The Internet of Things (IoT) is going to change the way we work. There are 3 billion devices connected in some way to the web now – in two or three years time, this number will be 10 billion. And, while there are some undesirable effects of this – security being the main one – it will without a doubt change the way we work and live.

Consumers are leading the way. We have noticed a trend moving away from technology for technology’s sake, towards real integration and an understanding that technology can help to make lives easier. IoT is central to this integrated, connective life. Around half of leading edge consumers believe IoT will impact their lives over the next few years. And, as we have seen with smartphones and other gadgets, where consumers go, often businesses will follow.

The foundation of IoT is the web, connectivity and the infrastructure we need in order to connect continuously and seamlessly. According to our research both consumers and business cited the cloud as having the biggest near term impact on the way they use technology. Whether it’s smart cites, businesses or homes, they will need all need higher networking bandwidth and additional networking equipment – a staple of channel sales. Beyond that, switches, routers and the other peripherals will also be in demand, as well as integration and support – again all areas where the channel and distribution can play their parts.

Integrating the right devices into the infrastructure to fulfil those business and consumer desires, will be the ultimate success of IoT, and this is another area where the channel plays a huge role. Around 35% of retailers and resellers expect an increasing revenue potential by IoT in the near future, and we believe IoT will impact the entire supply chain.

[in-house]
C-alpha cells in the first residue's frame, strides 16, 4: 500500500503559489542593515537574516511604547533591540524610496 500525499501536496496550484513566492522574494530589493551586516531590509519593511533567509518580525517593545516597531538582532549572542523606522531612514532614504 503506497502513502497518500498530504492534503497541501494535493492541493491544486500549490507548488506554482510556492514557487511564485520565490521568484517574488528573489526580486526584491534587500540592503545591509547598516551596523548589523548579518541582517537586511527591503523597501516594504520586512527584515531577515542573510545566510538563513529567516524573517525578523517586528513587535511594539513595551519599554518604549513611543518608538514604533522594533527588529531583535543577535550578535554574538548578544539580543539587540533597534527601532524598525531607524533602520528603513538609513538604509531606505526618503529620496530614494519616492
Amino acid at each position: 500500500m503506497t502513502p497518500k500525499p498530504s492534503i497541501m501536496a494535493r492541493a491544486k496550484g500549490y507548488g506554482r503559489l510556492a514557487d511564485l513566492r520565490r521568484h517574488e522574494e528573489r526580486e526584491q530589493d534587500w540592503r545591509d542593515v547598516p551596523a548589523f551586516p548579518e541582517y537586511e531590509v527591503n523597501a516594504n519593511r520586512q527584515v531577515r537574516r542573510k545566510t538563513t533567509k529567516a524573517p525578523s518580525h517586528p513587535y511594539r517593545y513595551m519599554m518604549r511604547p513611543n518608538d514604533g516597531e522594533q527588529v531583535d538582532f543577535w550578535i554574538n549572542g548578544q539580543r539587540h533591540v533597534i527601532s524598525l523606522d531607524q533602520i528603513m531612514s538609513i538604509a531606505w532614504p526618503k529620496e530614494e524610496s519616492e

For example, smart phones, wearables and smartcards are all going to see a surge in the next few years as consumers and businesses try to harness the power of IoT and the convenience it could bring. Leading smartphone manufacturers already have smartcard products announced. They bring travel cards, credit cards, entry cards and numerous others into a single unit, ensuring consumers and businesses are already keen to adopt. Retailers and specialised VARs will need to demonstrate to businesses the value these cards can bring, beyond just convenience. Security for example can be heightened; if lost one single port of call to erase the data and obtain a new card is all that is required.

And it’s not just at the device level. For IoT to really take off, hardware, software and channel players will need to convene to work out the apps and technology required to ensure market adoption. With distribution and resellers knowing what the market require, feeding back to the manufacturers will be crucial if we hope to see the uptake that has been predicted.

Gernot Teufel
Global Director IT, GfK